Confetti vitiligo – Morphology of small depigmented macules
– Patients already had vitiligo
– At and around otherwise stable and re-pigmenting lesions
– Developed only after phototherapy
Guttate lichen sclerosus – Bright white small macules – Lack of ivory white colour and telangiectasias
– Lack of telangiectasias, comedo-like openings, follicular plugs and black dots in dermatoscopy
Guttate morphea – Small white macules – Depigmented macules instead of hypopigmented or pigmented macules
– Lack of epidermal atrophy, induration or atrophoderma
– Dermatoscopy suggestive of IGH
Achromic verruca plana – Small white clustered lesions – Flat macules, no elevation
Disseminated hypopigmented keratosis – Small white clustered lesions
– Following phototherapy
– Flat macules, no elevation
– Disseminated hypopigmented keratosis might be a hyperkeratotic variant of IGH

Although these lesions have been reported before as IGH-like2 macules, in view of the characteristic dermoscopic features of amoeboid, petaloid, and feathery margins, we opine that these may actually be IGH rather than IGH-like macules.4 The proposed pathogenesis of IGH is multifactorial and implicates photodamage. In fact, IGH has been considered a manifestation of photoaging,5 and occurrence in children in localised areas with long-term intense photo exposure lends credence to the hypothesis that these lesions could be IGH. These IGH-like lesions indicate chronic photodamage and localised premature photoaging in these children. Interestingly, three out of five patients had evidence of chronic phototoxicity in form of photo-sclerosed skin.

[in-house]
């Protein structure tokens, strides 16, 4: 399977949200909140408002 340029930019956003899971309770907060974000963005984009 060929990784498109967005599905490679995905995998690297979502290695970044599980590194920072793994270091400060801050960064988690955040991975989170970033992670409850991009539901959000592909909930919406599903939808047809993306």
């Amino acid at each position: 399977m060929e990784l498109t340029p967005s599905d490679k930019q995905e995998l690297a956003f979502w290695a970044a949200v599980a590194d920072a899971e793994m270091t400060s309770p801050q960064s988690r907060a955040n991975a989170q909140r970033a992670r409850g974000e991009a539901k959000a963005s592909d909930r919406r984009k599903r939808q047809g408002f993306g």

Interestingly, even the reported histopathology of these macules is similar to IGH. Both conditions have been reported to show a significant decrease/ near complete absence of melanin and functional melanocytes in the basal and suprabasal layers.1,2,6 A subset of both conditions may show some hyperkeratosis, which when significant may result in clinically raised lesions of hypopigmented keratosis, an entity that probably represents the raised hyperkeratotic variant of IGH.1,3,6 Some patients of both conditions also show epidermal atrophy and flattening of rete ridges.1,6 Interestingly, the focal or patchy presence of melanin, as described by Falabella et al. in leucoderma punctata in 1988, is now a known feature of IGH, described as skip areas.1,7

Although our series is composed of children, IGH-like macules can appear in any age group and is not exclusive to children. Narrow-band ultraviolet B phototherapy can also lead to eruptive IGH-like macules and they are not limited to just psoralen-induced photochemotherapy.2

Photochemotherapy was stopped in all five patients, and they were shifted to mid-potent topical steroids. They were followed for 1–3 months, with no change in either vitiligo patches, IGH-like macules, or extent of re-pigmentation.